If you’ve ever visited the High Line in New York City or the Lurie Garden in Chicago, you most likely left inspired but overwhelmed. Many of us drool over those beautiful landscapes but can’t ever imagine designing similarly in our scaled-down backyards. Yes, we all want that naturalistic fullness, that seasonality, and that endless diversity when we look out our windows. Garden designer Adam Woodruff spent many years planning and installing large-scale naturalistic landscapes for clients, but for his new home in Marblehead, Massachusetts, he needed to think smaller. In the article 3 Steps to Get a Garden That Fills in Fast, readers got a look into how Adam took the techniques he’d perfected on bigger swaths of land and adopted them for a more modest-sized plot. “It’s an experiment, a learning and teaching tool,” Adam says of his new garden. “I envisioned a captivating atmosphere, painterly in composition yet suited to a smaller residential property of just 10,000 square feet. For these conditions, the garden needed to be deliberate and coherent and not appear wild or unkempt.”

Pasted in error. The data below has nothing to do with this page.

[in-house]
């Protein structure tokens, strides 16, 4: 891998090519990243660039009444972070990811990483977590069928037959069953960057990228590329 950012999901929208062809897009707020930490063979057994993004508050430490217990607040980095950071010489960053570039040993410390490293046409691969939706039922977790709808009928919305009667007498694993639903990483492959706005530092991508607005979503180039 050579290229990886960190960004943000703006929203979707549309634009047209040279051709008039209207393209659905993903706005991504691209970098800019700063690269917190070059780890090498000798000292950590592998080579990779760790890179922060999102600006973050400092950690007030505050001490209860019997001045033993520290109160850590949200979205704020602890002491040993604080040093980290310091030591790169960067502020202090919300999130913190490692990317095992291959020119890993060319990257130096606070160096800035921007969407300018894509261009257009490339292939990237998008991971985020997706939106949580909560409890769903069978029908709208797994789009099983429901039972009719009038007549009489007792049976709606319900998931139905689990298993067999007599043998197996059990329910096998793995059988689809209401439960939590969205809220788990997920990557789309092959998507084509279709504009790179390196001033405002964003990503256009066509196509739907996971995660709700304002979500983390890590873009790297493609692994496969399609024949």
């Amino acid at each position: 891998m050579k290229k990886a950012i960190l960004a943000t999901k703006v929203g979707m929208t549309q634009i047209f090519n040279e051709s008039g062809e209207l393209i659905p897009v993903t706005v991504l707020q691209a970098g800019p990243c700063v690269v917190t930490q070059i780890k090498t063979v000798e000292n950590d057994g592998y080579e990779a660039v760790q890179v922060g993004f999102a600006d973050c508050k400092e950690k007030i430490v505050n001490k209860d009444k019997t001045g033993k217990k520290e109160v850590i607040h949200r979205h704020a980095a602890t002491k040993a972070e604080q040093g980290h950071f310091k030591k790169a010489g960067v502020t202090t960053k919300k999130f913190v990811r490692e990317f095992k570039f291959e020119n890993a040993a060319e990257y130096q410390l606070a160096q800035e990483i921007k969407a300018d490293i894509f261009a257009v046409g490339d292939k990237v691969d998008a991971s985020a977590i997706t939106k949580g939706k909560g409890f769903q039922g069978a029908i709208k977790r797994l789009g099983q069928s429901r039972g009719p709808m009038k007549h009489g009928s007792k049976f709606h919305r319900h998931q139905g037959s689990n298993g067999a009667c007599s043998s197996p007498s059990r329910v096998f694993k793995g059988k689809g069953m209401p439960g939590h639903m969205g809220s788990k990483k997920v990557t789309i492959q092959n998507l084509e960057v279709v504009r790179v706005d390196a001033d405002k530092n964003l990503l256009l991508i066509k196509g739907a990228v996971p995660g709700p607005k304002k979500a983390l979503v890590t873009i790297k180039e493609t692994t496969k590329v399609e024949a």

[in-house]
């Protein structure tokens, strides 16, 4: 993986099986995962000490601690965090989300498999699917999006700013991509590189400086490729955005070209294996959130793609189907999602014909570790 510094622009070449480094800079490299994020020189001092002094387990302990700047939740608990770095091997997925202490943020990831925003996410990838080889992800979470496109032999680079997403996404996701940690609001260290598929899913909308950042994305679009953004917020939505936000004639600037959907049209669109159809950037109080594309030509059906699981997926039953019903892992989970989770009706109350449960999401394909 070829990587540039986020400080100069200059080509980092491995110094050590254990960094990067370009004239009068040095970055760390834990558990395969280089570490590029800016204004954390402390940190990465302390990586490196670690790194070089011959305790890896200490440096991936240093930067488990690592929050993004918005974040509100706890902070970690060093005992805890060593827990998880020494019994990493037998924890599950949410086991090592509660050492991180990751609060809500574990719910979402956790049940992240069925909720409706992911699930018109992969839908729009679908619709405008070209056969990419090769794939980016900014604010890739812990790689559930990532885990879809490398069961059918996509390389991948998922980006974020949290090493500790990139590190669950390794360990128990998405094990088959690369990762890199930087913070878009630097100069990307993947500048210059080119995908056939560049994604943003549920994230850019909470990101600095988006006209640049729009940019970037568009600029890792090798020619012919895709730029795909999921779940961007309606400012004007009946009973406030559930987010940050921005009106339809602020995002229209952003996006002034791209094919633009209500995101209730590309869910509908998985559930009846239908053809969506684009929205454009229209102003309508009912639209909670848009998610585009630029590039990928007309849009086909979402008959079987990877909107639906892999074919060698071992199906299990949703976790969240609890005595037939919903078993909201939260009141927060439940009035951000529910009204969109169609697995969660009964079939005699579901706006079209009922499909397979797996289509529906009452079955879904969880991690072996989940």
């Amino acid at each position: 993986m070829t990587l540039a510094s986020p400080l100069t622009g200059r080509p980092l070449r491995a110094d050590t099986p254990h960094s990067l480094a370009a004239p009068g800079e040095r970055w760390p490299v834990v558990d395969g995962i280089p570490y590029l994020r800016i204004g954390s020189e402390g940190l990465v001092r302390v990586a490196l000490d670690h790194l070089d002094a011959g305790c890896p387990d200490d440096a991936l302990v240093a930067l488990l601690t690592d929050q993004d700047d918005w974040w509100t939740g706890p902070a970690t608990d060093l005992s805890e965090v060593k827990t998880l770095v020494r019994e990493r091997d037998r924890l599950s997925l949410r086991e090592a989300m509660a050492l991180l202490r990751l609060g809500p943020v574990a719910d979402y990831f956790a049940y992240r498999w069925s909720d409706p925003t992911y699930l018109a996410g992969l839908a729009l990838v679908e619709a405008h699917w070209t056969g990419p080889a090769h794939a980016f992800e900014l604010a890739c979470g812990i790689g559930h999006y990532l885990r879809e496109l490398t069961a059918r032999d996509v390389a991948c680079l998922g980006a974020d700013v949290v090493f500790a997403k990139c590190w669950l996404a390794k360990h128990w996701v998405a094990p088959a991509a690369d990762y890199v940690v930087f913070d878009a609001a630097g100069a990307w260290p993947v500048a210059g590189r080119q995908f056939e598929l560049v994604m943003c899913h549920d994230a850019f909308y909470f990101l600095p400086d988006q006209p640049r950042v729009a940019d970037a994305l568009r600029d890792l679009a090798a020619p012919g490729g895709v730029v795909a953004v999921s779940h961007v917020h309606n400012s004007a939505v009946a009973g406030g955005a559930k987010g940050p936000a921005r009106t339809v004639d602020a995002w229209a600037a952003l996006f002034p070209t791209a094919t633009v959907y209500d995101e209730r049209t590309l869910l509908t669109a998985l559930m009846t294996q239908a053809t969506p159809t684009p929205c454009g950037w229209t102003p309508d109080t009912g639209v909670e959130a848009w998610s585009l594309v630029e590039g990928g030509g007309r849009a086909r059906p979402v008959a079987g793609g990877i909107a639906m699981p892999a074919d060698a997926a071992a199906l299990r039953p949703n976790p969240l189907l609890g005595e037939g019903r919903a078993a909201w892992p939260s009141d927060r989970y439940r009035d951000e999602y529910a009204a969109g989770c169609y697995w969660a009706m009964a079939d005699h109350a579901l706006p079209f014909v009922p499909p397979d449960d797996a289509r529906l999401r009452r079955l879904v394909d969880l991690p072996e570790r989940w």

Adam reached out to Matthew Cunningham, a noted New England landscape architect, to collaborate on the design and plan for the space. The hardscaping and woody plants are essential to this organized space and include a herringbone patio, recycled-granite walkways, and an array of gorgeous trees and shrubs. The main attraction, however, is a stylized meadow that arranges plants in layers and bands. Within a few short years the entire space had filled in so beautifully that it’s hard to see—or notice—the neighbors and their properties beyond. This garden now looks like it is 10 years old, yet it has existed only for three years. It has all the allure of a fast-to-mature matrix-style garden—diversity, fullness, and seasonality—but with a bit more legibility and nuance, which a smaller footprint demands. Walk through this enhancing space and you’ll surely be inspired to create a mini–High Line outside your back door.
—Danielle Sherry is the executive editor.
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